From the Peace Corps to the VA: Improving Health Systems

May 22, 2020

During her service in the Peace Corps, Julie Womack ’94 MSN, ’08 PhD, CNM, FNP-BC, witnessed a heavily pregnant woman walk 80 miles to labor for a week only to lose her baby and then die herself. In that instance, Womack found her call to nursing. “There’s got to be a better way,” she thought, so she came to Yale School of Nursing to study nurse-midwifery.

This phrase would resurface throughout her career, driving her to search for answers and eventually pursue her family nurse practitioner certification and PhD. Today, Womack investigates solutions to problems in our health care system through clinical and research projects she conducts with her colleagues at Yale New Haven Hospital’s Nathan Smith Clinic and the Veterans Affairs (VA) Connecticut Health care System. “Multidisciplinary teams have been in all the large systems I’ve worked in and are a crucial aspect of getting anything worthwhile done,” she states. “It’s about finding the right people to work with who can help you move forward and whom you can help move forward with their work. It’s a multiway street.”

Womack and a multidisciplinary team of health care providers have implemented wellness visits at Nathan Smith, where Womack provides primary and specialty care to patients living with HIV. Together, they aim to improve the quality of care for HIV patients over the age of 50 by identifying unmet and potentially unrecognized needs.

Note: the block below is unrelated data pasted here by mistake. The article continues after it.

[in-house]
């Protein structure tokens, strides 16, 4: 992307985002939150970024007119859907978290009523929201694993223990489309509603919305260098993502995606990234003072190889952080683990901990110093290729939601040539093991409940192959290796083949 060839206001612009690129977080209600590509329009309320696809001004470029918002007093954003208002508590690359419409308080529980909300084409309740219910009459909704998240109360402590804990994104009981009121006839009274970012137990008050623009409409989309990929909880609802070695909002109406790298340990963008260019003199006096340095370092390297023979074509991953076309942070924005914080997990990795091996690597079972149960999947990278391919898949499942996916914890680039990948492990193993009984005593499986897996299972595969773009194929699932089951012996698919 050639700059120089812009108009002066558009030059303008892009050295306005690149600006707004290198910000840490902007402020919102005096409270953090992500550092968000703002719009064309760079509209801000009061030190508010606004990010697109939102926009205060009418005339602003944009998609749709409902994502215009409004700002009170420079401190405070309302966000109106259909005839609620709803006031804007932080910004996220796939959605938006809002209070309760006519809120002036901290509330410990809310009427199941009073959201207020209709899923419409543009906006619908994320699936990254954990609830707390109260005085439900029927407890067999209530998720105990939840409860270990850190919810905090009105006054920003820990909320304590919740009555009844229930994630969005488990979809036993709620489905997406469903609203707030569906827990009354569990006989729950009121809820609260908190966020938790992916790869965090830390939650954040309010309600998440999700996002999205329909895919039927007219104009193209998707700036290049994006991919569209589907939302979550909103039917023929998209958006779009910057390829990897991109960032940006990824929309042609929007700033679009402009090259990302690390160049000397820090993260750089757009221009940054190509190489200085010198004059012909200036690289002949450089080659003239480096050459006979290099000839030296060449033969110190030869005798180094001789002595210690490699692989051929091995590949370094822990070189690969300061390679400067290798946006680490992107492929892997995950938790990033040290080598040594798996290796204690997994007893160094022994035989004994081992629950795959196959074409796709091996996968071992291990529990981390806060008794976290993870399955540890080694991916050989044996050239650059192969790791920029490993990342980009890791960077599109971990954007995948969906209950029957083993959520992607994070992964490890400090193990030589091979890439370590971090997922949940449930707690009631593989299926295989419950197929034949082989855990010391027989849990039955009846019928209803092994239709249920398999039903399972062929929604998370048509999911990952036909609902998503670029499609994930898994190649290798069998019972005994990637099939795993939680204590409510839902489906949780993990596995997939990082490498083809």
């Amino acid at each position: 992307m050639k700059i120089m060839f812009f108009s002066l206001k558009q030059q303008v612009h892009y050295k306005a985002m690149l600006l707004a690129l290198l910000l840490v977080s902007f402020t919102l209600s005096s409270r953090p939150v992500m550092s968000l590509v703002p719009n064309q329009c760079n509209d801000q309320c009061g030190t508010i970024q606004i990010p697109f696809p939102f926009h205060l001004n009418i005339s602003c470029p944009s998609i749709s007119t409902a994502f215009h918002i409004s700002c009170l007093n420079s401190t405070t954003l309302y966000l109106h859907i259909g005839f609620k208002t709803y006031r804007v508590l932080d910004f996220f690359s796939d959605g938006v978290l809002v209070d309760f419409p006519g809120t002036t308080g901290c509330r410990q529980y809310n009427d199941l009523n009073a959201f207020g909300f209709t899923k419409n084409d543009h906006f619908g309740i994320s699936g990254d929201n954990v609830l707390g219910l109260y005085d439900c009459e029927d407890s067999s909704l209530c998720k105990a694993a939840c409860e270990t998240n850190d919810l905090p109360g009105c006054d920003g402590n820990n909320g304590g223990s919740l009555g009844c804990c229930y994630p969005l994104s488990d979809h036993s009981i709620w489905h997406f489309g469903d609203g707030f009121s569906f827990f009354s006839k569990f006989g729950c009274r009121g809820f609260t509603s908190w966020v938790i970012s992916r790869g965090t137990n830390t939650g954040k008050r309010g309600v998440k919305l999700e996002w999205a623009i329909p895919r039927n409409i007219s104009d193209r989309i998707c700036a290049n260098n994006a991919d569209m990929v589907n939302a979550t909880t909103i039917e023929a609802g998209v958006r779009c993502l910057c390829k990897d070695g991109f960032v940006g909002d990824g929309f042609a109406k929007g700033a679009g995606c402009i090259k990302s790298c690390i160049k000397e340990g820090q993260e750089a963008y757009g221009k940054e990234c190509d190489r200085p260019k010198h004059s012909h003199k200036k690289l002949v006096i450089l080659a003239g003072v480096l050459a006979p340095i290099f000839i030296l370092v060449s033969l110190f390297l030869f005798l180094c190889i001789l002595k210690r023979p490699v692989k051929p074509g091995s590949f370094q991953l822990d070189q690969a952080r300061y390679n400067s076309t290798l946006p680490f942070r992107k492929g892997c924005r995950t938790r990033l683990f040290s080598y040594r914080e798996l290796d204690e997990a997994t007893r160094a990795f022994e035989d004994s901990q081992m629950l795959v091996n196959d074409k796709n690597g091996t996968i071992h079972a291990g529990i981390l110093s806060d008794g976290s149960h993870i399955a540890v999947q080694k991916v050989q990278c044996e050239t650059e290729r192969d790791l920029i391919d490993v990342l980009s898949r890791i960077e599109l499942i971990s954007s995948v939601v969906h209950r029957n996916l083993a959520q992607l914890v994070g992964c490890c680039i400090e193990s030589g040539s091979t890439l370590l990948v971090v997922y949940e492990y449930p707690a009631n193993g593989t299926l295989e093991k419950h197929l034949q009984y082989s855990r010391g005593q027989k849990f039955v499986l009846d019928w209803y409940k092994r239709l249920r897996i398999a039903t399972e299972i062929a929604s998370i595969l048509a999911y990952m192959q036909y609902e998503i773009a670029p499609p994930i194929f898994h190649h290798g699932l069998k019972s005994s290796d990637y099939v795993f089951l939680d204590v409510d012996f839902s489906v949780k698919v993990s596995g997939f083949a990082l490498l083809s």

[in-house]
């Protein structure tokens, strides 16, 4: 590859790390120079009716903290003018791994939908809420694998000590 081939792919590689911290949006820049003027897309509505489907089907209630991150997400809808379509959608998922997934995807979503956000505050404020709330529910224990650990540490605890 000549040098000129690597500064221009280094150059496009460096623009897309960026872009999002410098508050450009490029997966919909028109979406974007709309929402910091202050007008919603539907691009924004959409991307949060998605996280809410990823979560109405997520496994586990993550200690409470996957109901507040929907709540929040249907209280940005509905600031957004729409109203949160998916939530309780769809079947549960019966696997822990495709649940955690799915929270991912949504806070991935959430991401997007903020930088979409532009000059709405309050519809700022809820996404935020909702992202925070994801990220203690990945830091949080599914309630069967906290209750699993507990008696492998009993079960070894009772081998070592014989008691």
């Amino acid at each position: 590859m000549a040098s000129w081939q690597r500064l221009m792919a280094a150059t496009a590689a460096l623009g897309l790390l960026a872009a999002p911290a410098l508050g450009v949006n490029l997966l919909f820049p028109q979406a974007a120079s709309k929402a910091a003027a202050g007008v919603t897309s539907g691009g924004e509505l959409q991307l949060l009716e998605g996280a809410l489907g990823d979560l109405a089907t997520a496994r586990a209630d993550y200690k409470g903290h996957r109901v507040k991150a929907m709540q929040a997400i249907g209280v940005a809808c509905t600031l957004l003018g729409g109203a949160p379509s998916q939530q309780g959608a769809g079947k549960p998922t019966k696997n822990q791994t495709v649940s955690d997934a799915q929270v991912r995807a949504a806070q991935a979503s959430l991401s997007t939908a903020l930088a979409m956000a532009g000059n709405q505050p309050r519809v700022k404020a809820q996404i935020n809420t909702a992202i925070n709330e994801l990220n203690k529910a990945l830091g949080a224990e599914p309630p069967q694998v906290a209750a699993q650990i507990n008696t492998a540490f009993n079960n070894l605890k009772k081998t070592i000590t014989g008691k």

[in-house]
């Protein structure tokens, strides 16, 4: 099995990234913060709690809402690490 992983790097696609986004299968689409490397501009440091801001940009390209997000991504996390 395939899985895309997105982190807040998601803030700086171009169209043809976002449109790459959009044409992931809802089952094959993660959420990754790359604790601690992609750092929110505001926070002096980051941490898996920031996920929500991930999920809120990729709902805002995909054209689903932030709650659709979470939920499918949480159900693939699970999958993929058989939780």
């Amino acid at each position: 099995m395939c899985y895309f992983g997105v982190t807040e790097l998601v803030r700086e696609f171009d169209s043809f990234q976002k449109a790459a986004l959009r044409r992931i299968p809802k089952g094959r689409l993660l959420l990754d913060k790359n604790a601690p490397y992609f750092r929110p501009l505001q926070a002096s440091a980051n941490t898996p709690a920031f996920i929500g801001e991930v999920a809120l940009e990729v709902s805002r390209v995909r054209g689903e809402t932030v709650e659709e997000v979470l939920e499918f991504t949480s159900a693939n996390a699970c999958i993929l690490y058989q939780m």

During an intensive visit, the team—a clinical provider, a social worker, and a pharmacist—talk with patients about what is important to them and where they are having problems. Assessments for functionality, strength, vision, hearing, cognition, and balance are administered. The team uses the comprehensive picture of the patient to identify needs that are unmet or under-met. Team members then offer suggestions, which sometimes include referrals, to the patient’s primary Nathan Smith provider as to how to meet these needs.

In this clinical initiative, they are collecting data to identify major issues and improvements which better address the needs of patients aging with HIV. Womack explains the big picture: “Now that people are living and not dying with HIV, we need to pay attention to health-related quality of life, and some of the factors that have the biggest impact are falls, frailty, and functional disability.”

Womack’s research at the VA uses informatic tools to facilitate studies on falls in the aging HIV population and among middle-aged veterans. To do this work, she needed to address the lack of easily accessible data in the patients’ electronic health records to identify falls. She collaborated with computer science colleagues to develop a machine learning algorithm to identify falls in radiology reports, with a high level of accuracy. This work paved the way for subsequent research studies and interventions targeted to patients and providers.

Womack is currently developing a clinical support tool for providers and patients to assess fall risk and identify appropriate interventions to help prevent falls. This work is based on a predictive model for falls that she and her team have developed. Her approach differs from that used in older adults as it emphasizes the role of substance use (illicit substances, alcohol, prescribed opioids) in fall risk among middle-aged veterans.

Read full magazine here.